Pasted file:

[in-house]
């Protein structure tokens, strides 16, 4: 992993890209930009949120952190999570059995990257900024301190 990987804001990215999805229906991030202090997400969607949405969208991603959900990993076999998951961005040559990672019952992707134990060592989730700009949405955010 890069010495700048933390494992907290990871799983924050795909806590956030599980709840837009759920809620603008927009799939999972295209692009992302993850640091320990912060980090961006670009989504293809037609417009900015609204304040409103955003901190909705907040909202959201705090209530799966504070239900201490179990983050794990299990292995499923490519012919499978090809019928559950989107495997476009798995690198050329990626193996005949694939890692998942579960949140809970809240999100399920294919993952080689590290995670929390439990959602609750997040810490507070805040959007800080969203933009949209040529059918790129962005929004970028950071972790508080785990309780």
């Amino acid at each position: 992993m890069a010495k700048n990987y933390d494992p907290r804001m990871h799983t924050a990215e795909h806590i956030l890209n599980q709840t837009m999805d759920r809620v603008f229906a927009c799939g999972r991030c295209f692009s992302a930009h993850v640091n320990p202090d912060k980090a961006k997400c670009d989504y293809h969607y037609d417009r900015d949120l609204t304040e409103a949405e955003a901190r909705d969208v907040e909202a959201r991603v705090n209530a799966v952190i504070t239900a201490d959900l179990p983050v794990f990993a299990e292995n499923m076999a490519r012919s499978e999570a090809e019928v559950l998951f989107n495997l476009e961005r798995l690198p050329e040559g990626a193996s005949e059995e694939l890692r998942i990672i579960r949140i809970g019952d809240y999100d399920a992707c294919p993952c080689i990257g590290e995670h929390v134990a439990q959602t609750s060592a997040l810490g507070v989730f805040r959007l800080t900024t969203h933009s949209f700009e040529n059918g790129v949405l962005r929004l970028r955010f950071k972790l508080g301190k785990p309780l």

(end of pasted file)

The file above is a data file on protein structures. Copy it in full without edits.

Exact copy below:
[in-house]
């Protein structure tokens, strides 16, 4: 992993890209930009949120952190999570059995990257900024301190 990987804001990215999805229906991030202090997400969607949405969208991603959900990993076999998951961005040559990672019952992707134990060592989730700009949405955010 890069010495700048933390494992907290990871799983924050795909806590956030599980709840837009759920809620603008927009799939999972295209692009992302993850640091320990912060980090961006670009989504293809037609417009900015609204304040409103955003901190909705907040909202959201705090209530799966504070239900201490179990983050794990299990292995499923490519012919499978090809019928559950989107495997476009798995690198050329990626193996005949694939890692998942579960949140809970809240999100399920294919993952080689590290995670929390439990959602609750997040810490507070805040959007800080969203933009949209040529059918790129962005929004970028950071972790508080785990309780």
């Amino acid at each position: 992993m890069a010495k700048n990987y933390d494992p907290r804001m990871h799983t924050a990215e795909h806590i956030l890209n599980q709840t837009m999805d759920r809620v603008f229906a927009c799939g999972r991030c295209f692009s992302a930009h993850v640091n320990p202090d912060k980090a961006k997400c670009d989504y293809h969607y037609d417009r900015d949120l609204t304040e409103a949405e955003a901190r909705d969208v907040e909202a959201r991603v705090n209530a799966v952190i504070t239900a201490d959900l179990p983050v794990f990993a299990e292995n499923m076999a490519r012919s499978e999570a090809e019928v559950l998951f989107n495997l476009e961005r798995l690198p050329e040559g990626a193996s005949e059995e694939l890692r998942i990672i579960r949140i809970g019952d809240y999100d399920a992707c294919p993952c080689i990257g590290e995670h929390v134990a439990q959602t609750s060592a997040l810490g507070v989730f805040r959007l800080t900024t969203h933009s949209f700009e040529n059918g790129v949405l962005r929004l970028r955010f950071k972790l508080g301190k785990p309780l």